"I believe working too hard just because it's work isn't good. While it's okay to immerse yourself in something for your own sake, if you're doing it just for money, then maybe it's different," Kotaro reflects. "Rie was also working hard as a beautician, leaving early in the morning and coming back late at night."

Rie adds, "Suddenly, I felt like I was in a very narrow world. So, I made a big decision and said, 'I'm going abroad!' He said, 'Then maybe I'll go too.' And so, we went to London together."

Kotaro embodies an easygoing atmosphere. They moved their base to London, passing through Melbourne, where they had acquaintances, and eventually decided to establish a studio in Hokuto, where they could enjoy nature.

"I think it's good not to clearly distinguish between work and play because if you do, it can be a bit tiring. It's better to approach both work and play with the same mindset, of course, while doing the job properly. It's also better not to separate people into 'friends' and 'work colleagues,'" Kotaro remarks.

Kotaro's calm and unwavering "as-it-is" rhythm permeates his photography.

Even with the birth of their child, their playfulness remains unchanged.

"Rie and I often talk a lot about travel plans, discussing various ideas back and forth. Our desired destinations usually align quite well. One of us suggests something, and the other usually agrees."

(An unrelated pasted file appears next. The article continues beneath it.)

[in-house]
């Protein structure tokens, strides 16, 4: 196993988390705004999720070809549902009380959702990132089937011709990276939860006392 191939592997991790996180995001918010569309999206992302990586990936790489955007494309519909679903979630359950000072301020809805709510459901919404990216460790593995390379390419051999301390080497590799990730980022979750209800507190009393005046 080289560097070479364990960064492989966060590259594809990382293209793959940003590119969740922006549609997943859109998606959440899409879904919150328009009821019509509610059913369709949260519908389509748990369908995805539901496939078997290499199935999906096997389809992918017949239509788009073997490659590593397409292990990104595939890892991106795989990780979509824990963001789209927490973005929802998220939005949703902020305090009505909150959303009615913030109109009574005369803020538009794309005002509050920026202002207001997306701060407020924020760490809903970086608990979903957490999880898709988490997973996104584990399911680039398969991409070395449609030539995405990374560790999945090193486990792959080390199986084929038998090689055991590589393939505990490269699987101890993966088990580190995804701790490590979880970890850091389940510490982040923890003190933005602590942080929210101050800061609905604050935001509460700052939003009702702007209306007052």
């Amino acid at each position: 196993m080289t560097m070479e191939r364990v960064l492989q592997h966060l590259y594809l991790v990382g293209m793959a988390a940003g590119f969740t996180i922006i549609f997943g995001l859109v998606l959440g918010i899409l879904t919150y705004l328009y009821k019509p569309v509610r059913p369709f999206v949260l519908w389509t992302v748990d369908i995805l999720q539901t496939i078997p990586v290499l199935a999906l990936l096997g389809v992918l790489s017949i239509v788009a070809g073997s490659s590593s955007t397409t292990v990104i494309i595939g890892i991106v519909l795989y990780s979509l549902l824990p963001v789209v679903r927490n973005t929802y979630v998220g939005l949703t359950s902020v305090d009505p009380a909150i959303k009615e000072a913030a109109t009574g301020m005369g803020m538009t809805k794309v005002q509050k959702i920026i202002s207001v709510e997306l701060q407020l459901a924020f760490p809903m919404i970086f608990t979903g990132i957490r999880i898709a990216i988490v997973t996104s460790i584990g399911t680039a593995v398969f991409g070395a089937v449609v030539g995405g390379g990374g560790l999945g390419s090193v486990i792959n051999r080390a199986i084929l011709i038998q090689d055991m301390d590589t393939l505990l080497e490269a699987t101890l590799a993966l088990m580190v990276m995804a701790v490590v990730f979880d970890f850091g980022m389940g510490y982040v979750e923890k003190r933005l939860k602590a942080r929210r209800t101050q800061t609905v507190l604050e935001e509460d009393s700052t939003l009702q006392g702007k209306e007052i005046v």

Two years ago, they walked from their home in Hokuto to the coast of the Sea of Japan in Itoigawa, Niigata Prefecture. While the original plan was to walk from Matsumoto in Nagano Prefecture to Itoigawa along Japan's famous "Salt Road," they decided it would be a waste to take a train from Hokuto to Matsumoto, so they walked the entire way from their home to the Sea of Japan. Their journey was documented in a ZINE called "WALK TO THE SEA." They travel freely, playfully, and this journey connects to their expression.

"In our travels, we've found wool to be incredibly useful. As a base layer, I think wool is the best, truly. When you're out hiking and you start to come down from the mountain, it's unpleasant when you start to smell the odor coming from polyester shirts. Rie, especially because of her profession, is sensitive to scents like shampoo, so the fact that wool doesn't have any odor is truly wonderful. And the lasting texture of wool is also fantastic." 

By the end of the "WALK TO THE SEA" journey, Rie experienced a change in her health. It turns out she was pregnant at the time. The baby born was named Shuri-chan and during this interview, Shuri-chan was peacefully sleeping nearby on the bed. Even after the child was born, they didn't put their playful adventures on hold. Last year, they carried Shuri-chan in a baby carrier and climbed Mt. Tanigawa because they wanted to see the beautiful ridgeline. This spring, they are planning to cycle the Shimanami Kaido. Of course, Shuri-chan will also ride along in a child trailer attached to the bicycle.

"Seeing new scenery is incredible refreshment for us. We want to go see breathtaking views. The scenery, including the energy we've expended to get there, is what makes it special."